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Standards, Testing, and Accountability

Accountability was widely embraced as a reform strategy in the 1990s, but skepticism has grown about whether the approach is working. Amid mounting evidence that state-level accountability systems have been built on wildly differing expectations for student performance, there has been increased interest in the development of common academic standards that could be adopted by all 50 states.

Recent Topics

School Policy

Use Caution in Drawing Conclusions from Ohio Voucher Study

The Fordham Institute recently released a study on the academic impact of Ohio’s flagship school choice program.

By Guest Blogger

Inside Schools

Should Civic Education Emphasize Diversity or What We Have in Common?

The key to creating conditions that sincerely celebrate diversity may lie in focusing the attention of our children on what makes us one country.

Government and Politics

What’s at Stake in the Ongoing Fight About School Spending Comparability?

Today’s dispute over comparability marks the midpoint in a decades-long struggle over whether districts have a right to skimp on funding their most troubled schools.

Government and Politics

What’s at Stake in the Ongoing Fight About School Spending Comparability?

Today’s dispute over comparability marks the midpoint in a decades-long struggle over whether districts have a right to skimp on funding their most troubled schools.

Could ESSA Spark an Overhaul of How We Fund Schools?

Three provisions in the new law might help states and school districts improve their systems of school finance.

Proposed ESSA Regulations Limit States on Accountability

Like No Child Left Behind, the proposed ESSA regulations are going to stand in the way of some promising approaches to state accountability. What’s the point of that?

What Was Accomplished in the Era of Reform via Federal Regulation?

For all their differences, George W. Bush and Barack Obama shared a surprisingly common approach to school reform: a regulatory approach.

The End of the Bush-Obama Regulatory Approach to School Reform

Choice and competition remain the country’s best hope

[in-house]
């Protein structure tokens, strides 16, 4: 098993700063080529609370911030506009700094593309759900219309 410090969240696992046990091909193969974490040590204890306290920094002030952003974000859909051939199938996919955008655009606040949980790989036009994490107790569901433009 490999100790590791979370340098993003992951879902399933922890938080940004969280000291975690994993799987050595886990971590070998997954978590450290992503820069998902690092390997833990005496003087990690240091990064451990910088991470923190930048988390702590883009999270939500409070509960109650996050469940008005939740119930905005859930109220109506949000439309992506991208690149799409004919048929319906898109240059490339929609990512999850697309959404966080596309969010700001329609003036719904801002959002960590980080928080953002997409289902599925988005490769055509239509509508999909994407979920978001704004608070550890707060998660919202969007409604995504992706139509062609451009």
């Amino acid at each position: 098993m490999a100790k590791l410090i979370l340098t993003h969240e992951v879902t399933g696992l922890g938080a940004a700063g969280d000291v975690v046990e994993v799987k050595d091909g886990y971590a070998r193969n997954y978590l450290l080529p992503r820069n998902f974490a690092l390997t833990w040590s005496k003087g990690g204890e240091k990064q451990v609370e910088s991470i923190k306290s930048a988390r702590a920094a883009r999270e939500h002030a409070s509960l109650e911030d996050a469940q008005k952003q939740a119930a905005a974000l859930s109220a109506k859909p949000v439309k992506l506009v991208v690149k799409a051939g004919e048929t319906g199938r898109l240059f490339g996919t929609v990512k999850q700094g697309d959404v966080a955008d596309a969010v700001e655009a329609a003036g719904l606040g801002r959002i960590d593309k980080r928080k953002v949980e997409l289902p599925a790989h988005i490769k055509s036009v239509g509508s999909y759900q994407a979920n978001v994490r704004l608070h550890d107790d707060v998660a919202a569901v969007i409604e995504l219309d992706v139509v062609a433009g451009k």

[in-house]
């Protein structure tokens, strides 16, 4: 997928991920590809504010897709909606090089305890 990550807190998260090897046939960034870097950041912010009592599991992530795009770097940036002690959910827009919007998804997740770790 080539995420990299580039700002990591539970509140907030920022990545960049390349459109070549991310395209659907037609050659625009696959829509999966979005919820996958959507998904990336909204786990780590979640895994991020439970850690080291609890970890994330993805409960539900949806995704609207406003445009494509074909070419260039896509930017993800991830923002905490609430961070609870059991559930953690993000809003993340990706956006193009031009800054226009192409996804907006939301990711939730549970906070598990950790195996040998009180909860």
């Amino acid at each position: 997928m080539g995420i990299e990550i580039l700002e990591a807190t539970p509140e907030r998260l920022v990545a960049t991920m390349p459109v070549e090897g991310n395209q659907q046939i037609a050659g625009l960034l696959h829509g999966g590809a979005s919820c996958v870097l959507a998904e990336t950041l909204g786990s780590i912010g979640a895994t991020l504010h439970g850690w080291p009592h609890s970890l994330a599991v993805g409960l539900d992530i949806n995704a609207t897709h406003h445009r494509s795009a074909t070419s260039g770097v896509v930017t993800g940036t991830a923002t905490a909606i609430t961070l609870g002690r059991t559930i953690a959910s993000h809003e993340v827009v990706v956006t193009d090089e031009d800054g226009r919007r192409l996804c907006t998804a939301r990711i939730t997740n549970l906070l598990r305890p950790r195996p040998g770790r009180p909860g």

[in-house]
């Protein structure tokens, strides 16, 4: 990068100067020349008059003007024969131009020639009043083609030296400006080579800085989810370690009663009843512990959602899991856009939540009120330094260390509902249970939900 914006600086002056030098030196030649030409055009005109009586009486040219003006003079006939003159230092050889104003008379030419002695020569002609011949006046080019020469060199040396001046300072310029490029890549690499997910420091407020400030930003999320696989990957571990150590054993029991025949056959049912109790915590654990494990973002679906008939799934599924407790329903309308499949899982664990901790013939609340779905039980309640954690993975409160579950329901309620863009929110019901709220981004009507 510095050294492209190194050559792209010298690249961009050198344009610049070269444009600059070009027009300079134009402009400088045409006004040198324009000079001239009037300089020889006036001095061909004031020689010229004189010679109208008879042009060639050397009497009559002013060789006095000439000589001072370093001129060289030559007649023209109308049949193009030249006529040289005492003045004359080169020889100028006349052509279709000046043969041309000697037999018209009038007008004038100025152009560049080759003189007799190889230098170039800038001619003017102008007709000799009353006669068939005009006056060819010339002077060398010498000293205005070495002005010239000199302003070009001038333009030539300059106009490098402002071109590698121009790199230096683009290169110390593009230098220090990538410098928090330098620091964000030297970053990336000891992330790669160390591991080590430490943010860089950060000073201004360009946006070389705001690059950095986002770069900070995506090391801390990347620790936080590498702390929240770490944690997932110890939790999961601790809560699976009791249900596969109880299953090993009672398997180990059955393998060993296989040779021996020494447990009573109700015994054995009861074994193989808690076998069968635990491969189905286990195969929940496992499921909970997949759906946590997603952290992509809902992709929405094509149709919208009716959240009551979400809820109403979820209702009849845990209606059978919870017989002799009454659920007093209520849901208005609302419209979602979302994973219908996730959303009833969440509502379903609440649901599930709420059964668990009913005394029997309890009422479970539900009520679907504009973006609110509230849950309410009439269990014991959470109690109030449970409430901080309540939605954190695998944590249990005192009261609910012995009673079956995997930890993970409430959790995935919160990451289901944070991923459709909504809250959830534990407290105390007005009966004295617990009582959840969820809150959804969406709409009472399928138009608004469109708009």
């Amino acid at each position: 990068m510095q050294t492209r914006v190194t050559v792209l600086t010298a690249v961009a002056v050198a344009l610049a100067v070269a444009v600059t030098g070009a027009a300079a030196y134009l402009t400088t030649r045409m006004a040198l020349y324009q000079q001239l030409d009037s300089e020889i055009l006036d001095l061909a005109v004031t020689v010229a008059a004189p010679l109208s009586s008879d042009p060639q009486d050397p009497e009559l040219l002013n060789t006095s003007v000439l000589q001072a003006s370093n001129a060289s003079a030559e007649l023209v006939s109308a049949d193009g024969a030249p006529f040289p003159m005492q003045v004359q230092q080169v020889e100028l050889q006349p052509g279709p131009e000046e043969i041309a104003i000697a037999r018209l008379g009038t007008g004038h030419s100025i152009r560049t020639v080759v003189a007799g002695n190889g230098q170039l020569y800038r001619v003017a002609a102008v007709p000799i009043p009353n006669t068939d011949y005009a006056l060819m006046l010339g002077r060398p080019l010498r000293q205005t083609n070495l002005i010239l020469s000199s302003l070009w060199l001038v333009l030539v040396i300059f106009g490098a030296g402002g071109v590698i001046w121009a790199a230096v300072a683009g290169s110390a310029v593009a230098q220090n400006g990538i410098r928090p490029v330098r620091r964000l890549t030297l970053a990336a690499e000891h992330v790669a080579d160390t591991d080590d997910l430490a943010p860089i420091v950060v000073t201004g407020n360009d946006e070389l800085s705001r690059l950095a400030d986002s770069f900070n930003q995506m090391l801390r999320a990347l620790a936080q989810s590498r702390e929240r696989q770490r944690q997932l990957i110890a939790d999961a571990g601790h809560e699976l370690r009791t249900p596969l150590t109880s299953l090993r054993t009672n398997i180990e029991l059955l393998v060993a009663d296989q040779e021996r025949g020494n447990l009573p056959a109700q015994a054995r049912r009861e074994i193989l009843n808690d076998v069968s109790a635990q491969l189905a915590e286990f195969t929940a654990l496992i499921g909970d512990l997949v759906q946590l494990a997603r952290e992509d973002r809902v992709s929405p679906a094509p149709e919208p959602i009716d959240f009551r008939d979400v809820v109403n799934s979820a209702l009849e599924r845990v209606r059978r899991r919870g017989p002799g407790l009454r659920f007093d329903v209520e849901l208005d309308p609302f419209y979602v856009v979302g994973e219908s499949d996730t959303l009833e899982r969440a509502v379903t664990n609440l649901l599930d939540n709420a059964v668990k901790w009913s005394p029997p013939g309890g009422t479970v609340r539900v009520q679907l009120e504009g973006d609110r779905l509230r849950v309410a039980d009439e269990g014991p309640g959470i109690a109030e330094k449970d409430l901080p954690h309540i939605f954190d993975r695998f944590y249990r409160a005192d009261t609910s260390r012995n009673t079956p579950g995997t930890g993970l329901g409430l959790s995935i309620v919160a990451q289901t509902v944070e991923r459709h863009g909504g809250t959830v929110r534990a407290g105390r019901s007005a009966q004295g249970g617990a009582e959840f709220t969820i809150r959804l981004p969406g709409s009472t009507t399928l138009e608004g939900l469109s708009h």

Inside Schools

Should Civic Education Emphasize Diversity or What We Have in Common?

The key to creating conditions that sincerely celebrate diversity may lie in focusing the attention of our children on what makes us one country.

Teacher Pension Systems Are Incompatible with Efforts to Improve the Teaching Profession

Colorado has done the right thing in making the teaching profession at least somewhat contingent on performance. The state should create a retirement system that matches that expectation.

Why New Technologies Often Don’t Help Students

Breakthrough innovations come from finding ways to use new technologies to rethink old processes.

The Illinois Teacher Labor Market Is Incredibly Fragmented

The fragmented teacher labor market has implications for how we think about improving teacher preparation, not to mention how school districts go about hiring new teachers.

Are Teacher Salaries Flat Because of Changing Workforce Demographics?

The shift from a veteran-dominated profession to one more heavily tilted toward newcomers implications for calculating average teacher salaries.

By Guest Blogger

School Policy

Use Caution in Drawing Conclusions from Ohio Voucher Study

The Fordham Institute recently released a study on the academic impact of Ohio’s flagship school choice program.

By Guest Blogger

Can High Standards and Accountability Co-Exist? Lessons From the Common Core Assessment Consortia

It’s easy for policymakers and the public to embrace high standards in principle. But when policymakers seek to hold students, teachers, and schools accountable for those standards by using the results from aligned assessments, support is far more likely to falter.

How Chartering Makes Possible An Entirely New Approach to Accountability

The leadership of an urban district should ask state policy makers for permission to apply charter-type accountability to all schools in the district.

Should Charter Schools Be Pressured to Reduce Suspensions?

At the National Charter Schools Conference, Secretary of Education John King challenged U.S. charter operators to rethink their approach to discipline.

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